3. Productivity

The government has established the new Office of Productivity and Red Tape Reduction to reduce red tape, boost productivity and regulatory reform. 

The government aims to reduce the cost of retail electricity prices for households and businesses by investing $2.2 billion in energy generation.

4. Infrastructure

The Budget invests $14.688 billion in infrastructure projects to create jobs in the short term and support economic growth in the long term, and improve regional connectivity. Highlights include transformative transport infrastructure, satellite hospitals, new schools and facilities, energy and water assets, and new social housing.

Significant projects include continuing construction work on the Cross River Rail, upgrading the M1 Pacific Motorway, Bruce Highway and inland freight routes.

5. Regional Queensland

The government’s regional focus includes boosting region’s physical, digital and social connection with the rest of Queensland and beyond. Highlights include $200 million for maintenance and minor infrastructure projects, $121.4 million over 4 years for drought assistance and preparedness and $7.5 million to attract workers.

6. Education and skills

The Budget provides increased funding of $1.4 billion for new schools to open in 2023 and 2024, and additional and renewed infrastructure in existing state schools.

Skills and training receives a $100.5 million matching investment for the national JobTrainer Fund, extension of the Skilling Queenslanders for Work program, a revitalized Back to Work program, and extension of the 50% payroll tax rebate for apprentices and trainees to 30 June 2022.

7. Job creation

New initiatives from the $3.34 billion Queensland Jobs Fund includes a $2 billion boost for investment by government-owned corporations in commercial renewable energy and hydrogen projects. Small to medium-sized enterprises and research institutes received $350 million of tailored support via the Industry Partnership Program.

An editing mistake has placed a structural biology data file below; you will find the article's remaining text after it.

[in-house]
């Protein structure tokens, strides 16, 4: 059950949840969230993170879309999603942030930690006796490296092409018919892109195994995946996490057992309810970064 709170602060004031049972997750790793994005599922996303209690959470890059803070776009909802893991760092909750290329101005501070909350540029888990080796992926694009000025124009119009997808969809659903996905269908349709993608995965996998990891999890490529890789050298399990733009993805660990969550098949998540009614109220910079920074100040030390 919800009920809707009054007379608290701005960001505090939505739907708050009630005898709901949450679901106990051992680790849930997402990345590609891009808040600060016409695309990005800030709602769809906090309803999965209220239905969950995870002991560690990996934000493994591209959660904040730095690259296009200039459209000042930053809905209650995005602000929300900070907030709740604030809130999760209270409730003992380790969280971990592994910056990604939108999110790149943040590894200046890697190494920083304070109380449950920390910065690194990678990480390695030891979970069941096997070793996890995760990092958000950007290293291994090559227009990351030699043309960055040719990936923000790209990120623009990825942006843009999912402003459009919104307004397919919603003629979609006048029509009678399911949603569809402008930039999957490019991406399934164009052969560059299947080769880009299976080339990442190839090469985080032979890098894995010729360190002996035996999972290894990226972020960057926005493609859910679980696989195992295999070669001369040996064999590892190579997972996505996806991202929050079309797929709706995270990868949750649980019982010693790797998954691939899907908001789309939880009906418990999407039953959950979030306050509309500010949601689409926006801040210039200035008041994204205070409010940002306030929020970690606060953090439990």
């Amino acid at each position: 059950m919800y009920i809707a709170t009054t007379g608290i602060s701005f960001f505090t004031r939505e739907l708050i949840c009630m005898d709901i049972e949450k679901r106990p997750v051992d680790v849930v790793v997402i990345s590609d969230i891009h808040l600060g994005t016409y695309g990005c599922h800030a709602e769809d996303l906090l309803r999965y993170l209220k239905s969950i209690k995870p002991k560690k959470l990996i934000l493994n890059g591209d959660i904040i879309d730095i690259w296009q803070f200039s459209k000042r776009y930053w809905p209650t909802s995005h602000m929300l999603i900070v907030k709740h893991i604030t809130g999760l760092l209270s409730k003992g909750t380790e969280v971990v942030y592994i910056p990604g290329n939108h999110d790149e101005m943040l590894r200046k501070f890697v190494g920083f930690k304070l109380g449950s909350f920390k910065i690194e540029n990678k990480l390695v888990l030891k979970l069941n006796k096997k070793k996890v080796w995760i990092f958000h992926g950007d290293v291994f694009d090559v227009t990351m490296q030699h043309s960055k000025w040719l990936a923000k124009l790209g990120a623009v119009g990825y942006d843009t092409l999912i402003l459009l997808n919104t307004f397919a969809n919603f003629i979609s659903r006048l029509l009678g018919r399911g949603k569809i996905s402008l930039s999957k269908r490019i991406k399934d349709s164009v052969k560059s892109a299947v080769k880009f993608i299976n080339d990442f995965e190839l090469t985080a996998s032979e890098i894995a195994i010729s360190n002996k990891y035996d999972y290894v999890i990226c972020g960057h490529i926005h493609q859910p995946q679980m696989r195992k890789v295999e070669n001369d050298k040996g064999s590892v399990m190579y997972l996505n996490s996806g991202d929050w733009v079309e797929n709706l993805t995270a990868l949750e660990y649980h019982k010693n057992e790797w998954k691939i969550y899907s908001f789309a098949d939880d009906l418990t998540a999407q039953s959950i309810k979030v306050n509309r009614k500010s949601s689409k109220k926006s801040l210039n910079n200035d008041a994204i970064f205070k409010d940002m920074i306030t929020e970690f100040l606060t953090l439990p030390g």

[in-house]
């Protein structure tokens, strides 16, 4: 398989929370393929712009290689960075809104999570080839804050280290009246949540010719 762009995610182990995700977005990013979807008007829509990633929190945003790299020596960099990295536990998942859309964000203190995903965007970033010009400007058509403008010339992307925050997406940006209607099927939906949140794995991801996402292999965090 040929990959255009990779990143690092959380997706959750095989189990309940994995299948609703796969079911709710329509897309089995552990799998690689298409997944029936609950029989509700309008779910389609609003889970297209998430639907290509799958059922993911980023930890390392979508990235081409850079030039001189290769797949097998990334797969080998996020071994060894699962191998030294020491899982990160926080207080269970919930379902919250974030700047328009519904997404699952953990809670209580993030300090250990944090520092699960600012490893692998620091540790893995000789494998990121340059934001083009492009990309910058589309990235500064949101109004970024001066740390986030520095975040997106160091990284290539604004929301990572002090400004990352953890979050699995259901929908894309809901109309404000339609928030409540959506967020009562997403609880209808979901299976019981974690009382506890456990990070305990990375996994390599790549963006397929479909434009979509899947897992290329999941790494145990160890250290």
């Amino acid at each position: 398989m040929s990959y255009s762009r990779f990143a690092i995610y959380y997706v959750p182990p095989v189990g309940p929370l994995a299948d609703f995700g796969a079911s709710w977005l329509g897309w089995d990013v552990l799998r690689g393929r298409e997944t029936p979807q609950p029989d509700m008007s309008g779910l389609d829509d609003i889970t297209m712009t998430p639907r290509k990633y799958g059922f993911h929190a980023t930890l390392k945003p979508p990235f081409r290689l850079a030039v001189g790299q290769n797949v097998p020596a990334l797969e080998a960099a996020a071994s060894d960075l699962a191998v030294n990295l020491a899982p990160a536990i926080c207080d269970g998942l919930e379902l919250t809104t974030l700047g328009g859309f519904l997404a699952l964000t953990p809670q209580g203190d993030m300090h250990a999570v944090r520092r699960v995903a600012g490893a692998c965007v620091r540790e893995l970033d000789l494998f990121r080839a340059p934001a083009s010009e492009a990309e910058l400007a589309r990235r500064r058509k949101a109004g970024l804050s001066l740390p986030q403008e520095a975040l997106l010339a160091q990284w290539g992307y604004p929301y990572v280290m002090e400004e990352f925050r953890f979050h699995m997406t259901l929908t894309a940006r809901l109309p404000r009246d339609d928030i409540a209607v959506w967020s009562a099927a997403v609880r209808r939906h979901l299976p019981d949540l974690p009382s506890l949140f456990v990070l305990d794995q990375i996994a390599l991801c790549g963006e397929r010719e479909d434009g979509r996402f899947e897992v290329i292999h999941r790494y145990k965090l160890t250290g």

8. Frontline services

The Budget has provided $1.908 billion over 4 years toward social housing and homelessness services. There is additional funding of $61.7 million for arts infrastructure, $11 million to enhance the government’s cyber security, $10.8 million over 4 years for natural disaster responses and $7.7 million over 4 years for drug and alcohol treatment for young people.

9. Environment

The Budget includes several initiatives to support environmental sustainability and to leverage Queensland’s natural assets. Focus areas include an additional $162.9 over 5 years for the Queensland Reef Water Quality Program, $93.6 million over 4 years for the Queensland waste management strategy, $61 million for environmental and investment initiatives, $500 million for the Carbon Reduction Investment Fund and $9.6 million for vegetation change mapping and assessment.

10. COVID-19 economic support 

The government will provide $6.148 billion of concessions to support individuals, families and business that reduce the cost of living or of doing business. This includes targeted discounts, rebates, subsidies, reduced prices on transport, electricity and water services.